The series is marketed to schools by CLEARVUE/eav, 6465 N. Avondale Ave.,Chicago, IL 60631; tel. 800-253-2788; the cost is $75 for a single-usercopy and $225 for a lab pack (5 copies). You might find a single-user, homeversion available in discount software catalogs on occasion, but these listingsare always changing.
One more CD-ROM series that I ran across recently seems to "takethe cake" as far as trying to become a full-feature, multimedia textbook.This series is called "World History Illustrated," with separatedisks covering Ancient Greece and Rome. The disks offer a chapter-styleprogression through history with photos of artwork and artifacts used toillustrate each significant point or event. Audio narration of the captionscan be turned on or off. Instead of summary quizzes, a brief set of comprehensionquestions arise after each short set of "pages."
What sets this series apart from others is its wealth of supplementary materialsthat are provided on disk for printout and use by the teacher for relatedactivities and testing. The photos on these disks are also of much bettersize and quality, too. One extra surprise bonus is a section on the Celtswhich is based on Caesar and includes narrated passages in Latin!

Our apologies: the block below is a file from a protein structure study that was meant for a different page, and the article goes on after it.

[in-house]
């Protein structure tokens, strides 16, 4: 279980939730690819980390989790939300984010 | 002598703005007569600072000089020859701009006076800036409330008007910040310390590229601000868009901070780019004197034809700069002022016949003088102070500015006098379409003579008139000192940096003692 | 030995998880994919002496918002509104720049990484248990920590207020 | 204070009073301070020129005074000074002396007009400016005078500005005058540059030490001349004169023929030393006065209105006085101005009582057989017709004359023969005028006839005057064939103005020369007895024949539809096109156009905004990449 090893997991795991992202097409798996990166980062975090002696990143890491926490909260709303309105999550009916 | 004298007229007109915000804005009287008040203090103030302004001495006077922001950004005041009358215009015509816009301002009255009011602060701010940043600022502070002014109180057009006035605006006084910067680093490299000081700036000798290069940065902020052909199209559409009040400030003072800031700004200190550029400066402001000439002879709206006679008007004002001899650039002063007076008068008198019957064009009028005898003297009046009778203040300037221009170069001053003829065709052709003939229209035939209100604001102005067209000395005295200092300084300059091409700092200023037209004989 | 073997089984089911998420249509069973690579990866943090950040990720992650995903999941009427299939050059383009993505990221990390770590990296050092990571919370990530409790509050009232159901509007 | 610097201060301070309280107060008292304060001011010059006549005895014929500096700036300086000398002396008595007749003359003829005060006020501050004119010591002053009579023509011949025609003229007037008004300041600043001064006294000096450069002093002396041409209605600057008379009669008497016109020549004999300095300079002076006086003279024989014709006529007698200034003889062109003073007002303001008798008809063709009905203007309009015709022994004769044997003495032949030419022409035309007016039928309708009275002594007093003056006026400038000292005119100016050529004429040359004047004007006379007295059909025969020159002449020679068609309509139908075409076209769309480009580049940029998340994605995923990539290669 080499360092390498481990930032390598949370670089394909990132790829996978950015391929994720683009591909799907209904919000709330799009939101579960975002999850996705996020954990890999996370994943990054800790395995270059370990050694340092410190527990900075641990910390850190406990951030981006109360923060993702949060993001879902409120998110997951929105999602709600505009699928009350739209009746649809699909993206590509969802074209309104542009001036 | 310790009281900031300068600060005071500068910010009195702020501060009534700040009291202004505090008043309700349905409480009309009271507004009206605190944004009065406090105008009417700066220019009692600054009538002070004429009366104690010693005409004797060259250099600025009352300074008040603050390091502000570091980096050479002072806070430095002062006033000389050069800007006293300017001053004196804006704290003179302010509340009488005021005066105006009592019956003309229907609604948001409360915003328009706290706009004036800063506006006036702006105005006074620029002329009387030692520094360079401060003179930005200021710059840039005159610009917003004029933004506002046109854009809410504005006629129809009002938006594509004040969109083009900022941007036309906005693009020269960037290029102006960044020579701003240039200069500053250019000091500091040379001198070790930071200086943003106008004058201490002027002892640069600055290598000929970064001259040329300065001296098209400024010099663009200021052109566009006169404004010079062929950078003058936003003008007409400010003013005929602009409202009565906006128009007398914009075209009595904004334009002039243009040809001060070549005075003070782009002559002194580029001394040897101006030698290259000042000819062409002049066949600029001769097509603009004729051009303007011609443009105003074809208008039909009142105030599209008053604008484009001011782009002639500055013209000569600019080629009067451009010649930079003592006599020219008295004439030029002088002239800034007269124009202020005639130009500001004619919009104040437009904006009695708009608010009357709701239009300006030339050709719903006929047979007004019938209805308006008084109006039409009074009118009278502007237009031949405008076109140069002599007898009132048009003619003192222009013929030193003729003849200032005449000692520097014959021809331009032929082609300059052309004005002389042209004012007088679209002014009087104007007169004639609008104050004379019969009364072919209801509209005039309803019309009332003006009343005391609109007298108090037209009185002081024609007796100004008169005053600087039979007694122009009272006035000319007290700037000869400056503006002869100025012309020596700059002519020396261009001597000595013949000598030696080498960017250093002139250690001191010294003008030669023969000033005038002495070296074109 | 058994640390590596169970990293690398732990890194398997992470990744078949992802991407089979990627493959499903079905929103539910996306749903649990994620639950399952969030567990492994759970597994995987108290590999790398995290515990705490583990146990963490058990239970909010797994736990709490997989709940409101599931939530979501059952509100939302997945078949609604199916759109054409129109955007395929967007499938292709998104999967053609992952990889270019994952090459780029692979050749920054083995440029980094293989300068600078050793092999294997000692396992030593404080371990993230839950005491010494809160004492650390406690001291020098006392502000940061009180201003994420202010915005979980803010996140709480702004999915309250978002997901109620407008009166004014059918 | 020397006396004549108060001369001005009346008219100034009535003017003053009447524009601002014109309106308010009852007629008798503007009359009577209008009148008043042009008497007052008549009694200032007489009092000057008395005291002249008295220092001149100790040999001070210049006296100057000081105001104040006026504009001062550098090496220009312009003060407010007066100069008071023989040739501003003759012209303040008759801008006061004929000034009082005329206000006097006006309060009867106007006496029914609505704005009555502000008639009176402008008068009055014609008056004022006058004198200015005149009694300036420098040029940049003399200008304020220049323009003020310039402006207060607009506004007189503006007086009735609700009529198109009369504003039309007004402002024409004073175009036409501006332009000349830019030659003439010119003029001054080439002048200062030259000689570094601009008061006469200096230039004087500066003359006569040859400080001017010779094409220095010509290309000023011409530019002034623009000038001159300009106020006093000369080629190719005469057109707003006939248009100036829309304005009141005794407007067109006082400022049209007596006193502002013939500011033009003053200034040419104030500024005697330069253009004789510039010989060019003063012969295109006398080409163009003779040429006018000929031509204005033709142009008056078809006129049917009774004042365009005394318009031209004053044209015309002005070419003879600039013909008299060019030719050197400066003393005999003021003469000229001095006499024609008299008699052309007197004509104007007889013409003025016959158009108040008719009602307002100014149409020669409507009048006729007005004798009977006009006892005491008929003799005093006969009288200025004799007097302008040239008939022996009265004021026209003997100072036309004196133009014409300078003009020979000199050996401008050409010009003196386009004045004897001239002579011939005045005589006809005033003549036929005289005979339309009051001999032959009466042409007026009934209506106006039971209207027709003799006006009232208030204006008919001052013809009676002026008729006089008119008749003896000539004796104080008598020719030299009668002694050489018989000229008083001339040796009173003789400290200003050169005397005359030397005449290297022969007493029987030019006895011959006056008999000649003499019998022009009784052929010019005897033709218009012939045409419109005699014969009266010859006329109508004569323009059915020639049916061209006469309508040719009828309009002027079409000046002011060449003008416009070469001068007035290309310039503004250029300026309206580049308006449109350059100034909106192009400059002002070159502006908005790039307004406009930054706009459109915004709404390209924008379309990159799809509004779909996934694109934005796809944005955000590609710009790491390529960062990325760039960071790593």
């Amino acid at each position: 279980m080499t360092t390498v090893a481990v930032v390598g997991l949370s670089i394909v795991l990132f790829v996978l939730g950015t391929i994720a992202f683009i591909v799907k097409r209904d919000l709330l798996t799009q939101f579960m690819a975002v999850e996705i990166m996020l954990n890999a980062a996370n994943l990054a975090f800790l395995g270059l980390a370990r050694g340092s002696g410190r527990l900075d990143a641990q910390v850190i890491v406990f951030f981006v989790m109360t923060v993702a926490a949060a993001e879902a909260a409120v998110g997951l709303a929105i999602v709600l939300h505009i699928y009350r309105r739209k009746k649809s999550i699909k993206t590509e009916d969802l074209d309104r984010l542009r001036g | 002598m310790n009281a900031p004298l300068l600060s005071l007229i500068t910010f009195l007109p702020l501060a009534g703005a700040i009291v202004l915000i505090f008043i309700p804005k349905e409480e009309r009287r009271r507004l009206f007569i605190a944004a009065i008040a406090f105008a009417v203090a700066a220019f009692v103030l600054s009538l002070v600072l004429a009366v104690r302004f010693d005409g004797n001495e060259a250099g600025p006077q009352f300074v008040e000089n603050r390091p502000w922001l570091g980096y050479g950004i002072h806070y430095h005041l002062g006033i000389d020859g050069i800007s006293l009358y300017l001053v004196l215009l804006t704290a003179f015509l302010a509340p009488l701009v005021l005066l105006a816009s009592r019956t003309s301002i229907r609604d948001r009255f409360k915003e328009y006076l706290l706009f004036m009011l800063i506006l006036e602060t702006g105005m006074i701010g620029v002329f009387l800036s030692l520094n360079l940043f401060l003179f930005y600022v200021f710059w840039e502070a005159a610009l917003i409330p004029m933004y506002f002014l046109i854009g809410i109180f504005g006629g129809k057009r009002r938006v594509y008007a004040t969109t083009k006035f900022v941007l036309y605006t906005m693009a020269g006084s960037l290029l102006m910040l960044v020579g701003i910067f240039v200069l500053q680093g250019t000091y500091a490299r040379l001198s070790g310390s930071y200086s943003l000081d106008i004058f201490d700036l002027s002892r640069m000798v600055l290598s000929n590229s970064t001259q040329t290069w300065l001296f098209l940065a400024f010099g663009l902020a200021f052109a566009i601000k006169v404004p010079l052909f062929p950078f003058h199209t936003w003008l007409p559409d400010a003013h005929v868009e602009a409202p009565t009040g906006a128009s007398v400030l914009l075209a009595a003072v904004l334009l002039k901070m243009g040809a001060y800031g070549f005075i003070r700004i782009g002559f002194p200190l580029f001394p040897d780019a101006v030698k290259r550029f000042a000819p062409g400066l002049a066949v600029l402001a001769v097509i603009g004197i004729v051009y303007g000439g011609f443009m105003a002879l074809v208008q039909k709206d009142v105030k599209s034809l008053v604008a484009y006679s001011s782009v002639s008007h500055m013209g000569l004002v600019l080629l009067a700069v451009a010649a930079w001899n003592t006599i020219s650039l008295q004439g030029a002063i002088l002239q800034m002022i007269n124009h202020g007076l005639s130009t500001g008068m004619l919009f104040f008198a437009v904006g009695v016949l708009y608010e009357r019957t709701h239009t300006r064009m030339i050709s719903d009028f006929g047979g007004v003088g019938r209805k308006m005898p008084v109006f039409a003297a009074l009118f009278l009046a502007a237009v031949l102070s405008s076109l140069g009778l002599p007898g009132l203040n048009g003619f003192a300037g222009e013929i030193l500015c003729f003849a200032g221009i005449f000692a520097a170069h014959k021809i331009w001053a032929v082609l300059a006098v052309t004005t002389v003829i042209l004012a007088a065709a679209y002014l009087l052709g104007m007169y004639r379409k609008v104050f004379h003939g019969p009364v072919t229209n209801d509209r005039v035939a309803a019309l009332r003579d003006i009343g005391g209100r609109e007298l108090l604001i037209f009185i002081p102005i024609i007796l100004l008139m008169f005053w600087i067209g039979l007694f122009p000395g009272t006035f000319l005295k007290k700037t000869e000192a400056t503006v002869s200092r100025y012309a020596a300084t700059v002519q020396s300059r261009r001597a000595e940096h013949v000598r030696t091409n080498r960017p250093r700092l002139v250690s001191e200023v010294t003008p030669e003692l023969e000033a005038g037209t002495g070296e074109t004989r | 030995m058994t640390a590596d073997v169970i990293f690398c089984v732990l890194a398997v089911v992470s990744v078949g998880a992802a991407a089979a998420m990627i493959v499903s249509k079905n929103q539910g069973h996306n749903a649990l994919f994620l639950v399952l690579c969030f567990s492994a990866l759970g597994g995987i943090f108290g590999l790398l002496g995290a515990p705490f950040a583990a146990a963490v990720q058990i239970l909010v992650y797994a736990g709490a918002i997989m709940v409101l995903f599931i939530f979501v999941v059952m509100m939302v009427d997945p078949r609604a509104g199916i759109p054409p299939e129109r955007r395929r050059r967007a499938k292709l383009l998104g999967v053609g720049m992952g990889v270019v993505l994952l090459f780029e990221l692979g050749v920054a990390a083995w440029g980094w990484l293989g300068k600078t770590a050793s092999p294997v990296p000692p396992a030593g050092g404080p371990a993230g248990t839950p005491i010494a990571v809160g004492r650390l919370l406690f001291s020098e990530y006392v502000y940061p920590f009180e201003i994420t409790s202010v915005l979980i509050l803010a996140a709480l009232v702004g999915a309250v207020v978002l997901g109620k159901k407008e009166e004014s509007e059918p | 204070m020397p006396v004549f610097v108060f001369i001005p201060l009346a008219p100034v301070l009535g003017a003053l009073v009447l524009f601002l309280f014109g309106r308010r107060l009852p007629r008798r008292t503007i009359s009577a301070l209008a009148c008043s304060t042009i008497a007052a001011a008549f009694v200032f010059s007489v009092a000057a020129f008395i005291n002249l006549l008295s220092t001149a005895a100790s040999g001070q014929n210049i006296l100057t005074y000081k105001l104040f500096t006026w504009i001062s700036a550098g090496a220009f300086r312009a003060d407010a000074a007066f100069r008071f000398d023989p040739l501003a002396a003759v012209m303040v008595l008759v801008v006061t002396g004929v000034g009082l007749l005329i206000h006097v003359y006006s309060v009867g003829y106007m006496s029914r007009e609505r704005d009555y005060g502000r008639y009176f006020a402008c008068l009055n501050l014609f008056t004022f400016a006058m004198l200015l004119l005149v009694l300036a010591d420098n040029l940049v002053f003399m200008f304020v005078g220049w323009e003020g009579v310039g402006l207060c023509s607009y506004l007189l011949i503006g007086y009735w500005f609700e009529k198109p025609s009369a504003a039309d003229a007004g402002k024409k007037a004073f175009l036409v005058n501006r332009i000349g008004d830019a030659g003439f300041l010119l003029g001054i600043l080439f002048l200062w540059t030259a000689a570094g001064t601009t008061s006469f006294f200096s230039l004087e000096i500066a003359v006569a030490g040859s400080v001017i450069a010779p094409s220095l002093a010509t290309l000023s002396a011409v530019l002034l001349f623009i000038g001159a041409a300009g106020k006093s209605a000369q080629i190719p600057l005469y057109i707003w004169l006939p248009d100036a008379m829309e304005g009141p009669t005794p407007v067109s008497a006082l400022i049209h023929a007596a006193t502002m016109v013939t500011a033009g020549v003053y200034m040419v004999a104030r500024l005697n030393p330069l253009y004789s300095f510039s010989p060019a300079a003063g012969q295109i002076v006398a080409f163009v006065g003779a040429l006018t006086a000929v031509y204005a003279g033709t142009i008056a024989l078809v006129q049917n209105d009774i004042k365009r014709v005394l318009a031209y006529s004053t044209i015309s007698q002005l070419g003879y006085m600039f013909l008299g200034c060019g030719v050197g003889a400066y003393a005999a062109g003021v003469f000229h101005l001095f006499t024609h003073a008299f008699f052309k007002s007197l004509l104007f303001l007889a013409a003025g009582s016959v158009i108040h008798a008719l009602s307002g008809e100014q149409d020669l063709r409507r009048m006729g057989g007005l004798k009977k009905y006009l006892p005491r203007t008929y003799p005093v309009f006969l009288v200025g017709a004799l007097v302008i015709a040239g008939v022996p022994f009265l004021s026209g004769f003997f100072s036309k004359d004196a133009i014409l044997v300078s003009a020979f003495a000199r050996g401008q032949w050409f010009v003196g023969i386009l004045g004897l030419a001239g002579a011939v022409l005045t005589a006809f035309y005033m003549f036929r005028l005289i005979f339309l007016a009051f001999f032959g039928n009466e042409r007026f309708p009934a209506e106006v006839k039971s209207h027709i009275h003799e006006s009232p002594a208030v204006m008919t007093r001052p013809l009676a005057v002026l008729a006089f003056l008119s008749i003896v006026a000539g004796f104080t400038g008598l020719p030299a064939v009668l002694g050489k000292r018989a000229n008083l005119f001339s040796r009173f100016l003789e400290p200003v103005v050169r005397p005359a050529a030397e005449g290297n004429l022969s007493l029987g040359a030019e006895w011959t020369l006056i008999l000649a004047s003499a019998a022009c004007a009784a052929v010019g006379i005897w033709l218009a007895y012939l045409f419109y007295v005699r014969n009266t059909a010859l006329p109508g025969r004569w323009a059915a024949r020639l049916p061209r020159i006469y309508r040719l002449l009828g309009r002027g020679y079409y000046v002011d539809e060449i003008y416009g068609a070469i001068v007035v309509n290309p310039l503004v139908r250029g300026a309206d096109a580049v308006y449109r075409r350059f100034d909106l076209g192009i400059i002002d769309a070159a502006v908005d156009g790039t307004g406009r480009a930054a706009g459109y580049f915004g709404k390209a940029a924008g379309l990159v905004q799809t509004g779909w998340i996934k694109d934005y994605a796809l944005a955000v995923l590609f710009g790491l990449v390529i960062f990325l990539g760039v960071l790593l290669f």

Unfortunately, the cost may discourage large scale use and limit it to specialresearch projects or enrichment. Single-user copies of each disk run $195,while lab packs can be had for $290 (Mac or IBM/DOS). It is published byQueue, Inc., 338 Commerce Dr., Fairfield, CT 06430; tel. 800-232-2224. Again,you may find better deals in discount catalogs with a little searching.
After I reviewed Wrath of the Gods in my last column, I discovered anotherprogram with classical connections, simply called Rome, in the same publisher'scatalog. It purports to be a multimedia, interactive-fiction-style game,along the same lines as Wrath of the Gods, but probably a "generation"earlier on the software development timeline. This means that it will runon older machines (to be exact: IBM/286, 640K RAM, VGA monitor, mouse, 5MBhard drive space--and a sound card helps). A cursory look at the programsubstantiates one's expectations: it uses a limited amount of cultural backgroundas setting for the typical, adventure-style video game. The setting is Herculaneumat the time of Vesuvius' eruption, and the lead character is a slave inthe house of Habeas Corpus. One unique trait of this program is the factthat it is available in French, Spanish, and German, as well as English.The cost is reasonable ($29.95), and it can be ordered from Maxis, 2 TheatreSq., Orinda, CA 94563-3346; tel. 800-336-2947.